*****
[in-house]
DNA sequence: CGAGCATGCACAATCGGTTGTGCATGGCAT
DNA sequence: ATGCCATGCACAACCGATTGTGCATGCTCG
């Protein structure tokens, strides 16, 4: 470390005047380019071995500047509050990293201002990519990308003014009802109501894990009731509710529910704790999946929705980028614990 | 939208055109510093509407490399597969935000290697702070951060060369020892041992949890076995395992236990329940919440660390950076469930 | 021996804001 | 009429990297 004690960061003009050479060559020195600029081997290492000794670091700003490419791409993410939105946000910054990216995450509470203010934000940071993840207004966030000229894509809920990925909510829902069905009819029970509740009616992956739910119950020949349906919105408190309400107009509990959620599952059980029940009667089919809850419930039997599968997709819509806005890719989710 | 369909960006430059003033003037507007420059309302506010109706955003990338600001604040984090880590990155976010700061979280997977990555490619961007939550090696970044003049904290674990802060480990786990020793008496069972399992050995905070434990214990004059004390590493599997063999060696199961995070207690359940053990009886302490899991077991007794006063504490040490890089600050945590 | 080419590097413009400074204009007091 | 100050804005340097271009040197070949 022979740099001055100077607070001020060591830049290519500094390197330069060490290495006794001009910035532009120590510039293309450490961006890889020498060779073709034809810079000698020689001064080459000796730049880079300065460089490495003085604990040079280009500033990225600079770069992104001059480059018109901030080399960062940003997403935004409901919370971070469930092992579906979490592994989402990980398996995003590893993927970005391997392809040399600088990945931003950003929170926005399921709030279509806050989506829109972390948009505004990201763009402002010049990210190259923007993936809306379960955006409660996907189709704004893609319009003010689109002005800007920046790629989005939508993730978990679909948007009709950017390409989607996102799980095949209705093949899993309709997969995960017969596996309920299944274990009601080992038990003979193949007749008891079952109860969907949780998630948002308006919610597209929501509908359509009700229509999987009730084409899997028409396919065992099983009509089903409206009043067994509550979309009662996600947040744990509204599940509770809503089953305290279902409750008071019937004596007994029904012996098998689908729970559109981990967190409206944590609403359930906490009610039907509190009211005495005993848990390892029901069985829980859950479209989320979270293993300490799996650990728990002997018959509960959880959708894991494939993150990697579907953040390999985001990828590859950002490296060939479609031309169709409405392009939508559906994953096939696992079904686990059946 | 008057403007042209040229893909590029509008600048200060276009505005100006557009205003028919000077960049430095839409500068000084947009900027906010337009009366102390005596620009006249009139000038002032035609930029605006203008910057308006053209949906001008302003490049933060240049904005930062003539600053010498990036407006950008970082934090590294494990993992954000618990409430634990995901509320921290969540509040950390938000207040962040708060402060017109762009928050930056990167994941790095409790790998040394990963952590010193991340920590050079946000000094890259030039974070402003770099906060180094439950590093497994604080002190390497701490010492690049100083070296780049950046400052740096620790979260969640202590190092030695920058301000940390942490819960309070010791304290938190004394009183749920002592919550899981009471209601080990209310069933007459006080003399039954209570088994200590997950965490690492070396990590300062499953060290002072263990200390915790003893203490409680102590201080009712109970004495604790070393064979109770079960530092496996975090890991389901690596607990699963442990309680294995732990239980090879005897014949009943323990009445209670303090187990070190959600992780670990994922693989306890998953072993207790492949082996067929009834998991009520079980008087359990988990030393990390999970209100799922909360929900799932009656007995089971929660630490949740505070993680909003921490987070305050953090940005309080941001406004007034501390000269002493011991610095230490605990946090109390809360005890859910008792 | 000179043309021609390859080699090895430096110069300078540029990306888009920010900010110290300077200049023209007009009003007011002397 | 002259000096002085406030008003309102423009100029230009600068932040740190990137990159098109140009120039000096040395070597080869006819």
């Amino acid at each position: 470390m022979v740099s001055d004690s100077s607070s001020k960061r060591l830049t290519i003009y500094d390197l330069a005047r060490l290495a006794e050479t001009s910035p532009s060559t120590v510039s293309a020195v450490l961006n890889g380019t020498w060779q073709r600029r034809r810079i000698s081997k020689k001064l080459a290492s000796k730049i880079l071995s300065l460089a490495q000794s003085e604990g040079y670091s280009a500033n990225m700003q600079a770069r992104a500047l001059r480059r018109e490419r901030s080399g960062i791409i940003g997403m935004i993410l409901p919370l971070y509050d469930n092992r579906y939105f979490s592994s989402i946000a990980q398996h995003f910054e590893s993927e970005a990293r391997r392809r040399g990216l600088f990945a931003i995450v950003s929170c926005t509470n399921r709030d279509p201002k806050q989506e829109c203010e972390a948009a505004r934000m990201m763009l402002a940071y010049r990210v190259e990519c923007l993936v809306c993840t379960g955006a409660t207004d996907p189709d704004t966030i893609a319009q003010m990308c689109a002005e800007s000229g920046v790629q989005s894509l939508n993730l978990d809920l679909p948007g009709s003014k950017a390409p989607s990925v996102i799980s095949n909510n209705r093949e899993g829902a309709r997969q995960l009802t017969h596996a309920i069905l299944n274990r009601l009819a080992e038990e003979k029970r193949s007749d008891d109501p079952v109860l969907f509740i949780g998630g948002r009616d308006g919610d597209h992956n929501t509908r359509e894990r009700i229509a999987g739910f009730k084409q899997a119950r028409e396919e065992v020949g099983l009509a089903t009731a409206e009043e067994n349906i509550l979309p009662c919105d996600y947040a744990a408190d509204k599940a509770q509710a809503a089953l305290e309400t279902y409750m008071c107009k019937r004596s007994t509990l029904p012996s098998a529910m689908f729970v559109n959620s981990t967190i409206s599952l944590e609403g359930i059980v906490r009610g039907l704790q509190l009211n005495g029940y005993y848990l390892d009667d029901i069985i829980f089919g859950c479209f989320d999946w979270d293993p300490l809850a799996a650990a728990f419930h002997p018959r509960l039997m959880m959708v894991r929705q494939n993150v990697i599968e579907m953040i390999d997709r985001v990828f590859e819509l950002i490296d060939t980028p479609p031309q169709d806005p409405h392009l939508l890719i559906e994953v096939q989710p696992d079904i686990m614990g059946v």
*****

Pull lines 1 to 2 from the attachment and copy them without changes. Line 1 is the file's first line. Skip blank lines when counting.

[in-house]
DNA sequence: CGAGCATGCACAATCGGTTGTGCATGGCAT